The second African American to live in Amarillo, one of the first African American cowboys in the Panhandle, and the original founder of a major subdivision of Amarillo, Mr. Matthew "Bones" Hooks is quite the figure in Amarillo History.

Courtesy: Panhandle Plains Historical Museum
Panhandle-Plains Historical Museum

Born on November 6th, 1867 to former slaves in Southeast Texas, Hooks would grow up working in the area until finally landing a job as a ranch hand. Earning his way up as one of the first African American cowboys in the region, Hooks would find much success in his career as a ranch hand.

Eventually branching out to horse-breaking, Hooks became such a skilled horseman that cowboys all around the area would bring horses that were difficult to break as a challenge to him. Although many horses were brought to him, none were able to beat him.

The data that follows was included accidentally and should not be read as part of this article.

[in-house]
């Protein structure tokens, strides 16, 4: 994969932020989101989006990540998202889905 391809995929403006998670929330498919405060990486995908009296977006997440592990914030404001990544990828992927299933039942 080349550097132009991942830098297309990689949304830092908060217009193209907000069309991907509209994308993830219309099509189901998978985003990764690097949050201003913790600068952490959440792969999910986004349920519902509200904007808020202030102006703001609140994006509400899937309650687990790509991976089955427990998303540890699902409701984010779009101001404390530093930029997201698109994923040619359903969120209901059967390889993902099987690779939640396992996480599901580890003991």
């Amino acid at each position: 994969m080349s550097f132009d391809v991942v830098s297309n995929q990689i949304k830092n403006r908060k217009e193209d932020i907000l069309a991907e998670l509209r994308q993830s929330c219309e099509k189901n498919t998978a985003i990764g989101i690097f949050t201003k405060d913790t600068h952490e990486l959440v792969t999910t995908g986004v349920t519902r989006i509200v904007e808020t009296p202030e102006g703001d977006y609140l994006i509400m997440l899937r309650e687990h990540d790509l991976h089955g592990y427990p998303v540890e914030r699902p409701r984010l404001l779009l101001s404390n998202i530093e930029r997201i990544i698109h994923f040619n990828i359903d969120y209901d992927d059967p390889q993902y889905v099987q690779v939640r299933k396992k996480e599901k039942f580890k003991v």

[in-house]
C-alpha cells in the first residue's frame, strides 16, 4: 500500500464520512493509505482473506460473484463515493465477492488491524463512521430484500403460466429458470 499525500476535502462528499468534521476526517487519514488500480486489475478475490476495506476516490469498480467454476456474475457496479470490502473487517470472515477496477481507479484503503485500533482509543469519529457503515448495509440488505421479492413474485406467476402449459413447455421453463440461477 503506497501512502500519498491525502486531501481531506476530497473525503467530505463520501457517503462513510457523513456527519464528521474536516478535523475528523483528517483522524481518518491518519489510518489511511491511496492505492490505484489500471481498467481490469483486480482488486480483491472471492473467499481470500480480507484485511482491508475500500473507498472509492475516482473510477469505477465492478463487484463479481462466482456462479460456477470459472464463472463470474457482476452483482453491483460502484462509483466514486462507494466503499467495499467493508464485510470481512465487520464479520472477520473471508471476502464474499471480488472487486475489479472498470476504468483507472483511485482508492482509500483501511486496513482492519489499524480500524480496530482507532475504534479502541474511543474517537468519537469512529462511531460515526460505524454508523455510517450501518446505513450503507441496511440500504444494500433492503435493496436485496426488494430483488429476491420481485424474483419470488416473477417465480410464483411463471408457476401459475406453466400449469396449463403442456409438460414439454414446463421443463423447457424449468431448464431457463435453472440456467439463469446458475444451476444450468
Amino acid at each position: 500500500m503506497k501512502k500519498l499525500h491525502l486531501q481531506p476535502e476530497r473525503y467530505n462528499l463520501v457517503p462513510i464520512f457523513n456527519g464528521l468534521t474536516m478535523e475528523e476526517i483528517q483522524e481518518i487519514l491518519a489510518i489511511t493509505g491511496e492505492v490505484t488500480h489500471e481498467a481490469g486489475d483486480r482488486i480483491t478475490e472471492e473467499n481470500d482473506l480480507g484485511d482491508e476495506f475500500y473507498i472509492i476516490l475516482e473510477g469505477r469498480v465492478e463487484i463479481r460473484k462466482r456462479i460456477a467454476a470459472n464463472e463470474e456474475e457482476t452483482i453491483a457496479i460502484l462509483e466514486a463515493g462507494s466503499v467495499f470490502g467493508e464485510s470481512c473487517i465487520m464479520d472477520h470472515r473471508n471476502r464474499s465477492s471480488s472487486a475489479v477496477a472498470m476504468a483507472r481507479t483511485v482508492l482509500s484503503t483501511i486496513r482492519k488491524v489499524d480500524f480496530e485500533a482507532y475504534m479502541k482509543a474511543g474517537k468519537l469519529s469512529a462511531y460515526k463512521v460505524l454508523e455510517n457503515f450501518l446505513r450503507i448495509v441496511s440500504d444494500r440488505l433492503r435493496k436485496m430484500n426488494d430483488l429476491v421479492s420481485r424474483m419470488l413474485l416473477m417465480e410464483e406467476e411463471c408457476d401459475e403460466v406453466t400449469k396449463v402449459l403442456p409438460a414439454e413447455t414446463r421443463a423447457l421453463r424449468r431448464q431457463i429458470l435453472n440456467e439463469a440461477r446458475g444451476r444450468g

Between 1986 and 1990, Hooks moved to Clarendon where he continued to work as a cowboy and established one of West Texas' first African American churches. In 1900 Porter would move to a young Amarillo, where he would find work as a hotel porter and eventually train porter on the Santa Fe Railroad.

Retiring in 1930, Hooks would now turn his attention to civic work in many different forms. He served a major role in helping develop the North Heights neighborhood, making significant contributions in any way he could. He would also serve as "Range Boss" for the Dogie Club, an organization that focused on helping the African American youth in that area.

Amarillo Public Library Archives
Amarillo Public Library Archives

He was well-known in his community for his generosity and also for his custom of sending white flowers to those in and out of his community. He even at some point sent flowers to the likes of Franklin D. Roosevelt and each of the 48 leaders of nations when convened in San Francisco.

Although he spent most of his life helping others, Hooks himself was penniless but when he fell ill later in his life, a collection of friends and those he had helped came together to create a fund to care for him.

He died in 1951 at the age of 84, living a life full of support and service to others.

So here's to you, Mr. Matthew "Bones" Hooks.

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